The Agreeable World of Wallace Arnold: Lord Priscilla's secret

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The Independent Online
THOSE of us in the swim of things were, of course, only too aware of Lord Reith's little secret. In retrospect, I suppose my suspicions were aroused during our first meeting at his office in Broadcasting House when he fixed me with his stern eyes, leant forward in his chair and insisted on being called Priscilla. Young and mustard-keen to make my way in the exciting new world of the wireless, I thought little of it at the time. It was only some years later, after I had risen to chairman of Gardeners' Question Time, that it struck me that 'Priscilla' was, in fact, a lady's name.

With the benefit of hindsight, I now realise that the clues were there for all to spot, if only we had not been so busy turning out programmes of the highest quality. On his memorable 1955 appearance on Desert Island Discs, for instance, Reith chose only records by Judy Garland. For his one luxury he wanted a troop of strapping young Sea Scouts and, when told that regrettably this was not allowed, he opted for a powder puff and deluxe curling tongs. Even when he went on to specify that his one book, apart from the Bible and Shakespeare, should be a complete set of Bunty comics, we took it very much in our stride.

Lord Reith cut such a stern, forbidding figure at Broadcasting House in his kilt and sporran that one could never have guessed that he was anything other than a dedicated son of the Kirk. When once I expressed an interest in the way he always wore a petticoat beneath his kilt on formal occasions he turned his beady gaze on me and told me, in no uncertain terms, that it was in strict accordance with the God-fearing traditions of the entire Reith clan, and that the rule of a petticoat under the kilt was the solemn proclamation of Yahweh himself, referring me to the Second Book of Isaiah.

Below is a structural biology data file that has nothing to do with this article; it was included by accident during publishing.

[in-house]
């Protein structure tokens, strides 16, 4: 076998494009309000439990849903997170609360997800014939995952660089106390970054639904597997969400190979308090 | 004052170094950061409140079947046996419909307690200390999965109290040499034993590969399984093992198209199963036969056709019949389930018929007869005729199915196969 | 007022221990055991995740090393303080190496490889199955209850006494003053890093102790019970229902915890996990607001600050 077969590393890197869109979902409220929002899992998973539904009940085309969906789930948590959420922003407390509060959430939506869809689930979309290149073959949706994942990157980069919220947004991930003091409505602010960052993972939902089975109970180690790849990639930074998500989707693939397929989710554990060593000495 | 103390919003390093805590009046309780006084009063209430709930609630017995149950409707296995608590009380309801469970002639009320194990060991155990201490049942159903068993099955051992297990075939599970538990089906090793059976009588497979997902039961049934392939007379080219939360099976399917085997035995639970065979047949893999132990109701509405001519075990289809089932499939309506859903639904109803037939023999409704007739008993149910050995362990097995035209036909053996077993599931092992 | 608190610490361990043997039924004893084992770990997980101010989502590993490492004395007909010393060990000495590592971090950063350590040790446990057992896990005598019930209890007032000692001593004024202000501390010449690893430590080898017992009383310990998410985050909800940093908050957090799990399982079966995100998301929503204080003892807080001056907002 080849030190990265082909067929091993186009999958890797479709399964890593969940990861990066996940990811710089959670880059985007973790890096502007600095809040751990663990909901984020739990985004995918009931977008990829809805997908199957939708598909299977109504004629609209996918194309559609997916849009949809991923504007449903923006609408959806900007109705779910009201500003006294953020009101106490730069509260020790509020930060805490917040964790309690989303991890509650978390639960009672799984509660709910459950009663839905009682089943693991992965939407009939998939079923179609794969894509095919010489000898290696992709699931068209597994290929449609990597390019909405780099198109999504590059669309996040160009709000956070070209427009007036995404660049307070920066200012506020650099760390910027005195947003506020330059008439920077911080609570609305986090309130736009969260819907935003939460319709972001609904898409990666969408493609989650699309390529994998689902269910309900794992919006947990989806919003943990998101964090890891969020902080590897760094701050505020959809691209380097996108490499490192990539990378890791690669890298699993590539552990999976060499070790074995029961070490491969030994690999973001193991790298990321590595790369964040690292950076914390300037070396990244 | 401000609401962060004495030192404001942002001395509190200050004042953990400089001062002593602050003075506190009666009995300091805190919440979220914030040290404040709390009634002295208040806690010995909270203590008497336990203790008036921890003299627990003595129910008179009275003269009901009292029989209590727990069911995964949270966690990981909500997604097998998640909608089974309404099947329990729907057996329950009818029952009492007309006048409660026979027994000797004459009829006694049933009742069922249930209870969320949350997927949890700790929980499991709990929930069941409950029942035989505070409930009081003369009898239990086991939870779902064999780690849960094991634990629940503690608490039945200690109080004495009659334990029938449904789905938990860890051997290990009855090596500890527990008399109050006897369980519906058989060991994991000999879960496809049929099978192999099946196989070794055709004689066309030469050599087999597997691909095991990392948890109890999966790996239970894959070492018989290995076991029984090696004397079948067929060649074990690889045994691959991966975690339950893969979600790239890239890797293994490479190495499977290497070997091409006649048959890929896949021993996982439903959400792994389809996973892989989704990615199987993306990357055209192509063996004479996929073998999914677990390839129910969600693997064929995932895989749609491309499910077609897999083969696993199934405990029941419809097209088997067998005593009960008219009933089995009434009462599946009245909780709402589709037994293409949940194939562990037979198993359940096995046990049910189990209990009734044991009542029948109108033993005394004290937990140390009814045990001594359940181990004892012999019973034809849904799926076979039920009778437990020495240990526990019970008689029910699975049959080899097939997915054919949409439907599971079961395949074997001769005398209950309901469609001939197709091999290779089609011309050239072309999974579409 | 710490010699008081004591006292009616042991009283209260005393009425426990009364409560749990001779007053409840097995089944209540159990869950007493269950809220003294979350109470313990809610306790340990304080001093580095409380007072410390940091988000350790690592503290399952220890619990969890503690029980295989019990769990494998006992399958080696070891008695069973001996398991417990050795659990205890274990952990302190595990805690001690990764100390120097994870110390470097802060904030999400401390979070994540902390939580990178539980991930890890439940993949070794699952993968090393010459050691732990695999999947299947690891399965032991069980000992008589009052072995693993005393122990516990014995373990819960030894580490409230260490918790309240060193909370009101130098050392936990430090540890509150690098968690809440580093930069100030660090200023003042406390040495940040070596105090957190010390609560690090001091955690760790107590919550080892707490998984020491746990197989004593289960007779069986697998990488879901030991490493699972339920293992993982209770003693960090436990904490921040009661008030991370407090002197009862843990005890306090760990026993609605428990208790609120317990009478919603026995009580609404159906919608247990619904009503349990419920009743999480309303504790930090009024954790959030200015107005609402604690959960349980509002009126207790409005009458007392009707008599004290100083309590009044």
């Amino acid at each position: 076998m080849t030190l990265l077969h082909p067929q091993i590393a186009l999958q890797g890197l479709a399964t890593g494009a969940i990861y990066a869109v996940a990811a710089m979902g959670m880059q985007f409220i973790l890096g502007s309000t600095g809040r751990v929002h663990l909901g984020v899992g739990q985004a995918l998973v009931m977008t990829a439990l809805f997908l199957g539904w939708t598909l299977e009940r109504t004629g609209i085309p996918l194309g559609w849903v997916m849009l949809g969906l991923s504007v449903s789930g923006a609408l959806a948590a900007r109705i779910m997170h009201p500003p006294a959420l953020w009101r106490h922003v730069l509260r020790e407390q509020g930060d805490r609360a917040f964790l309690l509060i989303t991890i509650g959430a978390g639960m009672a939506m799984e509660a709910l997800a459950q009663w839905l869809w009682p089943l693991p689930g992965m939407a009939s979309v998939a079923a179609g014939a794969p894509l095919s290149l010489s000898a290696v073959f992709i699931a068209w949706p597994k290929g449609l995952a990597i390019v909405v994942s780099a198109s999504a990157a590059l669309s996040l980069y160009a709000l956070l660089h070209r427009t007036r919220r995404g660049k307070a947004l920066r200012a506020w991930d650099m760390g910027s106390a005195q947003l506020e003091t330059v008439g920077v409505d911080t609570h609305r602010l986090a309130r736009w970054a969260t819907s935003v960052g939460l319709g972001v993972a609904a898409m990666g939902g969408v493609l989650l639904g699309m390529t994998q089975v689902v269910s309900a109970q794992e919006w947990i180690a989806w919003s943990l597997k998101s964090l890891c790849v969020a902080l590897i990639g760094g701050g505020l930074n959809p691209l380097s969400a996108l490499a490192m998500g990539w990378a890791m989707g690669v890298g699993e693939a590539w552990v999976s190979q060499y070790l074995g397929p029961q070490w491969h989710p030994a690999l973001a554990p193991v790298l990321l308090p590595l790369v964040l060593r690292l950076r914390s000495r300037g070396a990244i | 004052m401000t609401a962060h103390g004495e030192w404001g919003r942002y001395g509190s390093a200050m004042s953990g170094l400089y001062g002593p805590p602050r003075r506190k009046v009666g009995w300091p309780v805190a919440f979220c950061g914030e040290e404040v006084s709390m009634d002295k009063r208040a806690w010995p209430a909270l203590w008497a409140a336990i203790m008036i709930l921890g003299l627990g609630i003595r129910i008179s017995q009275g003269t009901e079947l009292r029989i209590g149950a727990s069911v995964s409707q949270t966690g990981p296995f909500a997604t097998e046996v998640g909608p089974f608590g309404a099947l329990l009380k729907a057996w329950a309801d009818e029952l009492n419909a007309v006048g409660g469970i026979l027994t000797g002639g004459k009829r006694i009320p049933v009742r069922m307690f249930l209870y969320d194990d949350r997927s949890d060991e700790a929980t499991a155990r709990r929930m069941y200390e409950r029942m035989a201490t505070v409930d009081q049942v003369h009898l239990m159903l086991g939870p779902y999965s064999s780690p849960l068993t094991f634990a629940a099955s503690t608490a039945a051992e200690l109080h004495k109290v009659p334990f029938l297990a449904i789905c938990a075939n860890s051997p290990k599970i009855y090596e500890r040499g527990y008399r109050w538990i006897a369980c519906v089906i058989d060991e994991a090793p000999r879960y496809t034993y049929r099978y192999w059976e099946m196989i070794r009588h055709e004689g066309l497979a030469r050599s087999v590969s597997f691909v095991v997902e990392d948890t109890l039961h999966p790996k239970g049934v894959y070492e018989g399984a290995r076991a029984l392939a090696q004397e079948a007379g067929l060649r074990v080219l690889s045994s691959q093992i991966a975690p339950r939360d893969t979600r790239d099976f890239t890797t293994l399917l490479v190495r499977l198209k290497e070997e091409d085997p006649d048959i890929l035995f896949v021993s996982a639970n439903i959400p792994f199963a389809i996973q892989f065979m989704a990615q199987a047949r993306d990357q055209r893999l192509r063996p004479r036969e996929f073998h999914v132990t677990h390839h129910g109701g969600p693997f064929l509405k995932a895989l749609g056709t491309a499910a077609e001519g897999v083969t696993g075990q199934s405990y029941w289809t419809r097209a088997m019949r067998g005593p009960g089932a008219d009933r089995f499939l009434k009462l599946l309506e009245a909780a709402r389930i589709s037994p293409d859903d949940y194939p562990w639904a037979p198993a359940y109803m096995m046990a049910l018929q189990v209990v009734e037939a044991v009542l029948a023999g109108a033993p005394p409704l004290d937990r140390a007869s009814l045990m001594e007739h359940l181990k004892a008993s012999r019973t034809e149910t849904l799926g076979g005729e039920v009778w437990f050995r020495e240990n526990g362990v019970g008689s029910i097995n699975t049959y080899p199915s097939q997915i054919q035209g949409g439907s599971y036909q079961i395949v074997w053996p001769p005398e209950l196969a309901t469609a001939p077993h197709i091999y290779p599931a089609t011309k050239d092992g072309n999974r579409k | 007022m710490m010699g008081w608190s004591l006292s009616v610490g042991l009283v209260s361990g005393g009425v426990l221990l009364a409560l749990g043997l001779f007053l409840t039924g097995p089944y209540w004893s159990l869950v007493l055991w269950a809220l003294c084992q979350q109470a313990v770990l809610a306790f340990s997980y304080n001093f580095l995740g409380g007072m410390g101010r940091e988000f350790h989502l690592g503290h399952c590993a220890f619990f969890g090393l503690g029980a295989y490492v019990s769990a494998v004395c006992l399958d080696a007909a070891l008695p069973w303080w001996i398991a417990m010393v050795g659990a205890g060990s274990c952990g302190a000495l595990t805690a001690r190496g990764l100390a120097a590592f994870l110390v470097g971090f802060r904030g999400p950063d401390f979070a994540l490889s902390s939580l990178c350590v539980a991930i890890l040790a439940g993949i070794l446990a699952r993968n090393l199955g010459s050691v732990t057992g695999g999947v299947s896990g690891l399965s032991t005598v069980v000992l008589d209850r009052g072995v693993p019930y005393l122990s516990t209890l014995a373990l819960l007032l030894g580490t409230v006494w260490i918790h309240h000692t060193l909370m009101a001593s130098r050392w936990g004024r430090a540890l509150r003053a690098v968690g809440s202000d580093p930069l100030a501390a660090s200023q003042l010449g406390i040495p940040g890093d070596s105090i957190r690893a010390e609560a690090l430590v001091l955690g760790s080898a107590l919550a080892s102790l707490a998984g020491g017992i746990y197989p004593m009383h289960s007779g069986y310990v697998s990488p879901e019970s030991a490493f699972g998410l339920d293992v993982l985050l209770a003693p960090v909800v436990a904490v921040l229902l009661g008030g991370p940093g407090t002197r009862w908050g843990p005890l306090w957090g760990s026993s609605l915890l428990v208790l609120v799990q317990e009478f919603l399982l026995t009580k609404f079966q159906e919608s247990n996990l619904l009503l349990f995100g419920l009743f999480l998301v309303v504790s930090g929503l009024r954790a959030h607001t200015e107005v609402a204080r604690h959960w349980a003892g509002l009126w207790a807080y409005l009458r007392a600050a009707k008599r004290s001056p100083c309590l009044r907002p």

Nevertheless, it must be stressed that under his at times autocratic directorship 'The Beeb' (as we well-loved broadcasters call her]]) held firm to the highest standards of manly endeavour. Determined that the youth of our nation should develop and flourish, Lord Reith took an especial interest in The Gang Show, condemning the wearing of long trousers by the under-18s as 'sissy' and personally supervising the cold- shower arrangements after rehearsals. When, some time in the late Sixties (dread decade]), he was espied by a reporter from the Daily Express sitting hand-in-hand in an exclusive London nightspot with Mr J Edgar Hoover, Reith expressed himself 'aghast and outraged that his companion was in fact a man'. The two were never again seen together without Reith first donning a Carmen Miranda wig and discreet polka-dot evening gown.

You must not think that such historic detail, reluctantly surrendered for scholarly purposes, gives the green light to purveyors of tittle- tattle. I mention it today only so that the world will appreciate more fully the tensions and struggles in the character of this extraordinary man. I am - as my enthusiastic readers (among them, incidentally, Miss Clare Latimer and you-know-who]]) will heartily attest - no lover of gossip. Next week, in our first serialisation of my forthcoming biography, Reith: The man and The Miss (Weidenfeld pounds 25) I shall reveal his plans for redecorating the foyer of Broadcasting House in salmon pink with ruched emerald curtains, and his struggles to alter the BBC motto to 'Nation Shall Never, Never, Never Tell Fibs Unto Nation'. But this is only to show what a very remarkable man the first Director-General of the BBC was; in my opinion his private life should remain entirely his own affair.